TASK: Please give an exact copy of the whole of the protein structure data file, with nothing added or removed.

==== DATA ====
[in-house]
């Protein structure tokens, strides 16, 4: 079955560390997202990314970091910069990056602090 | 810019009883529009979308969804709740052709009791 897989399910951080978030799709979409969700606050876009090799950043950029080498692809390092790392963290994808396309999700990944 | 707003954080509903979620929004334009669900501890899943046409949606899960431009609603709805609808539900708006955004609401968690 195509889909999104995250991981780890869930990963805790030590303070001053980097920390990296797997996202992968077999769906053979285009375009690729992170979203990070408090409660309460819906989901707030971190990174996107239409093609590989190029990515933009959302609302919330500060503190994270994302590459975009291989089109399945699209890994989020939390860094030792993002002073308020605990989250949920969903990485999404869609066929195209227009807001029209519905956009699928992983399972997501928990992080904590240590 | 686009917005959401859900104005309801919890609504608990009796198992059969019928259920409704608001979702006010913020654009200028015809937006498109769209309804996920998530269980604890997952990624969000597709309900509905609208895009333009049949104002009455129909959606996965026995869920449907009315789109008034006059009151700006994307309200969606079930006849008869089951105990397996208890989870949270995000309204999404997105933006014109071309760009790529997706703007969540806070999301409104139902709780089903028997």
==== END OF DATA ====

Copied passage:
[in-house]
């Protein structure tokens, strides 16, 4: 079955560390997202990314970091910069990056602090 | 810019009883529009979308969804709740052709009791 897989399910951080978030799709979409969700606050876009090799950043950029080498692809390092790392963290994808396309999700990944 | 707003954080509903979620929004334009669900501890899943046409949606899960431009609603709805609808539900708006955004609401968690 195509889909999104995250991981780890869930990963805790030590303070001053980097920390990296797997996202992968077999769906053979285009375009690729992170979203990070408090409660309460819906989901707030971190990174996107239409093609590989190029990515933009959302609302919330500060503190994270994302590459975009291989089109399945699209890994989020939390860094030792993002002073308020605990989250949920969903990485999404869609066929195209227009807001029209519905956009699928992983399972997501928990992080904590240590 | 686009917005959401859900104005309801919890609504608990009796198992059969019928259920409704608001979702006010913020654009200028015809937006498109769209309804996920998530269980604890997952990624969000597709309900509905609208895009333009049949104002009455129909959606996965026995869920449907009315789109008034006059009151700006994307309200969606079930006849008869089951105990397996208890989870949270995000309204999404997105933006014109071309760009790529997706703007969540806070999301409104139902709780089903028997």